Buying tackle was simple before tournaments made crappie fishing such a specialized sport. In the old days panfish tackle was a bucket of minnows and a tacklebox full of hooks, sinkers, and bobbers were all you needed to catch crappie. Stocking your tacklebox today has become more complicated because you have to choose from a vast of assortment of designs, colors and sizes of lures and an array of hooks, sinkers and even bobbers.
Stocking Up On Panfish Tackle
If you want to stock your tacklebox like the crappie pros, you should start with several jigs in different colors and styles. Stock up with hair jigs, 1- and 2-inch plastic tube baits, twister tail grubs, 2-inch paddletail swimbaits and horsehead jigs. Select jigs in basic colors such as fluorescent shades or red-and-chartreuse for fishing stained water or dull hues such as motor oil or clear/metal flake for clear water. Other basic colors to stock up on are white, black and yellow.
Jigheads For Panfish
Load your box with an ample supply of jigheads in different sizes and colors. The four sizes most of the pros use are 1/32, 1/16, 1/8 and 1/4 ounce. Stock two to three dozen of each size painted jigheads in fluorescent shades of green, orange and red.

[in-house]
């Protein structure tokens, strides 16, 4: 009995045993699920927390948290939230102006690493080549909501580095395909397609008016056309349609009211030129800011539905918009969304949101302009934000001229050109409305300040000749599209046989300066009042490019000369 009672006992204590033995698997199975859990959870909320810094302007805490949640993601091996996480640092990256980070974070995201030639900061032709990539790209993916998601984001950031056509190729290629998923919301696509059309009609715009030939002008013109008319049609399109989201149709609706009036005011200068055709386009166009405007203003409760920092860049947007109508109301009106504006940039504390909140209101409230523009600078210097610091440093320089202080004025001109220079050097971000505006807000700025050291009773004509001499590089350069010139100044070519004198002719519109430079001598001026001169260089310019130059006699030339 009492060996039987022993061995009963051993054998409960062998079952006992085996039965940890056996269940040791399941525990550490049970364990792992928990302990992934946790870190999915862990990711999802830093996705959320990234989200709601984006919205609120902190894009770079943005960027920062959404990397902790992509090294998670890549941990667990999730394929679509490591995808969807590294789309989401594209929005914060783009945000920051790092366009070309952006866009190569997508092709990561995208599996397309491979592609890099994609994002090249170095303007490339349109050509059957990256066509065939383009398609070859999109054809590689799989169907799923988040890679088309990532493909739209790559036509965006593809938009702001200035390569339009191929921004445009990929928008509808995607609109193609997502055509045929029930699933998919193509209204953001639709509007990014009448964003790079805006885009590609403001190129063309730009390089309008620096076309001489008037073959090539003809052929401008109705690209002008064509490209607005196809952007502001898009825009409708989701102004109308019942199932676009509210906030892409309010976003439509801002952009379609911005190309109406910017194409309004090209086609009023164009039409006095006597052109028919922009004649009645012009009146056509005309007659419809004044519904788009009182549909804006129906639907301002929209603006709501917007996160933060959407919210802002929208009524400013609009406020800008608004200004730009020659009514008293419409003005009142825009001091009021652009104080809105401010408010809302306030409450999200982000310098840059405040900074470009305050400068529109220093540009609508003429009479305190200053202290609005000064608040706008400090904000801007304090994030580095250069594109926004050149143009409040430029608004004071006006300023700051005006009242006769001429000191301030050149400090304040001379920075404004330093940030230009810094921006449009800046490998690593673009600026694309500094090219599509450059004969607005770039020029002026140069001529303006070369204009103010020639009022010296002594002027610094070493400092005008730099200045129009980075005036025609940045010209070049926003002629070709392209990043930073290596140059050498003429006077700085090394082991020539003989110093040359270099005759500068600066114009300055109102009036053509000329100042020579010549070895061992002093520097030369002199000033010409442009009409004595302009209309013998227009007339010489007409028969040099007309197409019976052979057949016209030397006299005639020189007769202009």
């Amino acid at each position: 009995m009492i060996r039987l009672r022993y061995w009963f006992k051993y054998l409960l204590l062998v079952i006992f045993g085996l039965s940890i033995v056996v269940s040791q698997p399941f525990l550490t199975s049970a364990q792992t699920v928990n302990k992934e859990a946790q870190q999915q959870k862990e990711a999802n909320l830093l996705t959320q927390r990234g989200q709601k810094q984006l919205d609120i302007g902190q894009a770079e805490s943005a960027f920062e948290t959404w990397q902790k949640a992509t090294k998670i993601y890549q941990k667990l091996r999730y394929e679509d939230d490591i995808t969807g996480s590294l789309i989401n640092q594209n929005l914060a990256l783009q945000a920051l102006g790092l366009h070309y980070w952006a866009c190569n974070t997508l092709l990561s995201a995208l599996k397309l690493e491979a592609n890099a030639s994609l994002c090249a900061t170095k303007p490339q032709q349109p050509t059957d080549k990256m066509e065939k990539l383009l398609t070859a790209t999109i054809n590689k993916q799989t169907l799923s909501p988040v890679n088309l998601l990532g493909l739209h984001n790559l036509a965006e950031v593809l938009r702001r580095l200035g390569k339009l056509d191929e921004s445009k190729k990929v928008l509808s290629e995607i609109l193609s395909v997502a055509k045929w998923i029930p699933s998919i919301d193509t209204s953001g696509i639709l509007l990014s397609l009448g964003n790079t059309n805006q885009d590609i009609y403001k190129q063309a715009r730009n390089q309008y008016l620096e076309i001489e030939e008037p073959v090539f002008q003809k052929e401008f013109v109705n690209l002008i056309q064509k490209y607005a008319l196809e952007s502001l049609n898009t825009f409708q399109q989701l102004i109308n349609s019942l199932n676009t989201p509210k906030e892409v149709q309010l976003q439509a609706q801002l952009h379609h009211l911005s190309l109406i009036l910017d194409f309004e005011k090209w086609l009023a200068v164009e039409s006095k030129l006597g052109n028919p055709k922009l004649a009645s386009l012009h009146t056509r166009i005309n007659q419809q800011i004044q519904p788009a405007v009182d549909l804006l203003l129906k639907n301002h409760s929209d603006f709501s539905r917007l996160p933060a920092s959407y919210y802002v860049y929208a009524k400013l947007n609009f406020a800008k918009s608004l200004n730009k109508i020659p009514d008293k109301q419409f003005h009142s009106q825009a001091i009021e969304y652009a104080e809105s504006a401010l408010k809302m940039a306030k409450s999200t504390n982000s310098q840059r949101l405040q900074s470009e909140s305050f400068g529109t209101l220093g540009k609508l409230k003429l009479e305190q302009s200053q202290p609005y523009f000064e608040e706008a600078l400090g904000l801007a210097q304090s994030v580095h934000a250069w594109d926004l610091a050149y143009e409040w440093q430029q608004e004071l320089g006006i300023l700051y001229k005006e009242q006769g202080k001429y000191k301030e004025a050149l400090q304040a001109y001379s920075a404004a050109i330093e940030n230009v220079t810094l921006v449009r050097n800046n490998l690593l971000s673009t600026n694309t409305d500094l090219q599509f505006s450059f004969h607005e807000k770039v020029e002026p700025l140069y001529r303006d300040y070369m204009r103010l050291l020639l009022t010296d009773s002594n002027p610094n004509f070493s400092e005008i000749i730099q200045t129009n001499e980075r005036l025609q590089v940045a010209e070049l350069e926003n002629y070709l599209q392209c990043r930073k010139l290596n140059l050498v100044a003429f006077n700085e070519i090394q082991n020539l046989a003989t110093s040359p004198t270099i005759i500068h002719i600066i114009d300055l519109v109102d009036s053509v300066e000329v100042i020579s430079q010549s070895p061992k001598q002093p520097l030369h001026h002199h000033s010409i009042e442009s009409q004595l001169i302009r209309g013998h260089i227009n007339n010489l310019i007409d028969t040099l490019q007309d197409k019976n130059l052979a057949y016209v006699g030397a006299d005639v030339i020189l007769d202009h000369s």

Other artificial lures you should stock in your box include small crankbaits and hairpin spinners. In-line spinners such as the Mepps Aglia are also great crappie catchers, especially if you live in the Northern states.
Panfish Tackle For Live Bait Fishing
Your live bait arsenal for your tacklebox should include an assortment of hooks, sinkers, bobbers and double-hook rigs. If you fish with 1- to 2-inch shiners make sure you have plenty of number 1, 1/0 or 2/0 light wire hooks. Stock up on a variety of barrel swivels, egg-shape sinkers from 1/4 to 1 ounce and smaller spilt-shot sinkers ranging from bb-size to number 3 for trolling or spider rigging. Your bobber selection should include Carlyle-style (spring-lock) floats and various balsa wood models with bobber stops.
Knowing How To Use Your Panfish Tackle
A well-stocked tacklebox definitely gives you the tools needed to catch crappie, but you still have to know how and when to use each lure or live bait. The quality of an angler is not measured by how many lures he has or how big his tacklebox is. Knowing the water you are going to fish will help you stock the right lures and prevent you from buying others that just end up cluttering your tacklebox.
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